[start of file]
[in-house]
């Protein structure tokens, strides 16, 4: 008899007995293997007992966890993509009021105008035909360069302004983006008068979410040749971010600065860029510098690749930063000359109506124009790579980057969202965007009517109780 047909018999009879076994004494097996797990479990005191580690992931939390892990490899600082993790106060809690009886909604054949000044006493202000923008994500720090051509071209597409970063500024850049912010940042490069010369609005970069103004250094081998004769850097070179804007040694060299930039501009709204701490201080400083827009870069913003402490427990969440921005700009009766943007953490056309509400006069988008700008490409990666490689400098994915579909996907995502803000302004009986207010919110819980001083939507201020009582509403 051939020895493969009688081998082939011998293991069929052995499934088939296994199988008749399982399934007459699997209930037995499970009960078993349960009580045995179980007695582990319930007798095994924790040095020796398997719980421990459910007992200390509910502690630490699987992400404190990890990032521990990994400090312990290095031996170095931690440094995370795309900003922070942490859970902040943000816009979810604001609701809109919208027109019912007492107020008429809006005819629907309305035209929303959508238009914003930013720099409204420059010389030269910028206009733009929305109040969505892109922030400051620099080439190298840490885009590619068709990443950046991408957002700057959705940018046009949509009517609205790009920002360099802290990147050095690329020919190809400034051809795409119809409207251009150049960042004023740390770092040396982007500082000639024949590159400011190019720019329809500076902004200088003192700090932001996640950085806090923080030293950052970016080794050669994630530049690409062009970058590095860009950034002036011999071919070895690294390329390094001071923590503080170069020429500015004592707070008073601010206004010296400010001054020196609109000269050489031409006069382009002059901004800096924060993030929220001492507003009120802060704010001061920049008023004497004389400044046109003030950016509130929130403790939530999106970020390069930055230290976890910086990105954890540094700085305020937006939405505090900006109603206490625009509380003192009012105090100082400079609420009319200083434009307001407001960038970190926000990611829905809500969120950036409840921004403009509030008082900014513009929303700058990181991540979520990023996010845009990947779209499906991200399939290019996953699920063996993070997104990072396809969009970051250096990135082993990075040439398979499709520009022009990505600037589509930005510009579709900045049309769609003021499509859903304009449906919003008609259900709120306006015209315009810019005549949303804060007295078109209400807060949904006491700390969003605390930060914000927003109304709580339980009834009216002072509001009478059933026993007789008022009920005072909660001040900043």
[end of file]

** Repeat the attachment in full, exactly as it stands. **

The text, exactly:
[in-house]
């Protein structure tokens, strides 16, 4: 008899007995293997007992966890993509009021105008035909360069302004983006008068979410040749971010600065860029510098690749930063000359109506124009790579980057969202965007009517109780 047909018999009879076994004494097996797990479990005191580690992931939390892990490899600082993790106060809690009886909604054949000044006493202000923008994500720090051509071209597409970063500024850049912010940042490069010369609005970069103004250094081998004769850097070179804007040694060299930039501009709204701490201080400083827009870069913003402490427990969440921005700009009766943007953490056309509400006069988008700008490409990666490689400098994915579909996907995502803000302004009986207010919110819980001083939507201020009582509403 051939020895493969009688081998082939011998293991069929052995499934088939296994199988008749399982399934007459699997209930037995499970009960078993349960009580045995179980007695582990319930007798095994924790040095020796398997719980421990459910007992200390509910502690630490699987992400404190990890990032521990990994400090312990290095031996170095931690440094995370795309900003922070942490859970902040943000816009979810604001609701809109919208027109019912007492107020008429809006005819629907309305035209929303959508238009914003930013720099409204420059010389030269910028206009733009929305109040969505892109922030400051620099080439190298840490885009590619068709990443950046991408957002700057959705940018046009949509009517609205790009920002360099802290990147050095690329020919190809400034051809795409119809409207251009150049960042004023740390770092040396982007500082000639024949590159400011190019720019329809500076902004200088003192700090932001996640950085806090923080030293950052970016080794050669994630530049690409062009970058590095860009950034002036011999071919070895690294390329390094001071923590503080170069020429500015004592707070008073601010206004010296400010001054020196609109000269050489031409006069382009002059901004800096924060993030929220001492507003009120802060704010001061920049008023004497004389400044046109003030950016509130929130403790939530999106970020390069930055230290976890910086990105954890540094700085305020937006939405505090900006109603206490625009509380003192009012105090100082400079609420009319200083434009307001407001960038970190926000990611829905809500969120950036409840921004403009509030008082900014513009929303700058990181991540979520990023996010845009990947779209499906991200399939290019996953699920063996993070997104990072396809969009970051250096990135082993990075040439398979499709520009022009990505600037589509930005510009579709900045049309769609003021499509859903304009449906919003008609259900709120306006015209315009810019005549949303804060007295078109209400807060949904006491700390969003605390930060914000927003109304709580339980009834009216002072509001009478059933026993007789008022009920005072909660001040900043």